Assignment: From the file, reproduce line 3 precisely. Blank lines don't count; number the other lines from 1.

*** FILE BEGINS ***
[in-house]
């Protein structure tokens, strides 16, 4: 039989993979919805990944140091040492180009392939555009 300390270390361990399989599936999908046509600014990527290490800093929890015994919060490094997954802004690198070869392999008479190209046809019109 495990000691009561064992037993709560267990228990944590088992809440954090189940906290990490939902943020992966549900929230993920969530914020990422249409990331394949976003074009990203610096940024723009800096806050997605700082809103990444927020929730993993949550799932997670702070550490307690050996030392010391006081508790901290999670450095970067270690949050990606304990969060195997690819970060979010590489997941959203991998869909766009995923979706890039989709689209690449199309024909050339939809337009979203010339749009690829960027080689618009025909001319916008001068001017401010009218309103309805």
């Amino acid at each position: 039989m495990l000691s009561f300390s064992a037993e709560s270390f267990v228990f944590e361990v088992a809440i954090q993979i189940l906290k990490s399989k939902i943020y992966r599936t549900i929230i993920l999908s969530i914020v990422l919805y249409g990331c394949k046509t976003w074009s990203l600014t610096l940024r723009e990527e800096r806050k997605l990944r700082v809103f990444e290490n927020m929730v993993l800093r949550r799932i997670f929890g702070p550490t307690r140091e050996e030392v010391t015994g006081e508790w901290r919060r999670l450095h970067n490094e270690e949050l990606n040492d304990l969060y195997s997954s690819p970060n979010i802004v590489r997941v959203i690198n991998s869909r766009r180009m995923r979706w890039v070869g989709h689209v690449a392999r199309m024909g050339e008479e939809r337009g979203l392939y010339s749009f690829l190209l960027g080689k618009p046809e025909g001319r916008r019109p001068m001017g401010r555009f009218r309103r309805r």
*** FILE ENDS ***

């Amino acid at each position: 039989m495990l000691s009561f300390s064992a037993e709560s270390f267990v228990f944590e361990v088992a809440i954090q993979i189940l906290k990490s399989k939902i943020y992966r599936t549900i929230i993920l999908s969530i914020v990422l919805y249409g990331c394949k046509t976003w074009s990203l600014t610096l940024r723009e990527e800096r806050k997605l990944r700082v809103f990444e290490n927020m929730v993993l800093r949550r799932i997670f929890g702070p550490t307690r140091e050996e030392v010391t015994g006081e508790w901290r919060r999670l450095h970067n490094e270690e949050l990606n040492d304990l969060y195997s997954s690819p970060n979010i802004v590489r997941v959203i690198n991998s869909r766009r180009m995923r979706w890039v070869g989709h689209v690449a392999r199309m024909g050339e008479e939809r337009g979203l392939y010339s749009f690829l190209l960027g080689k618009p046809e025909g001319r916008r019109p001068m001017g401010r555009f009218r309103r309805r």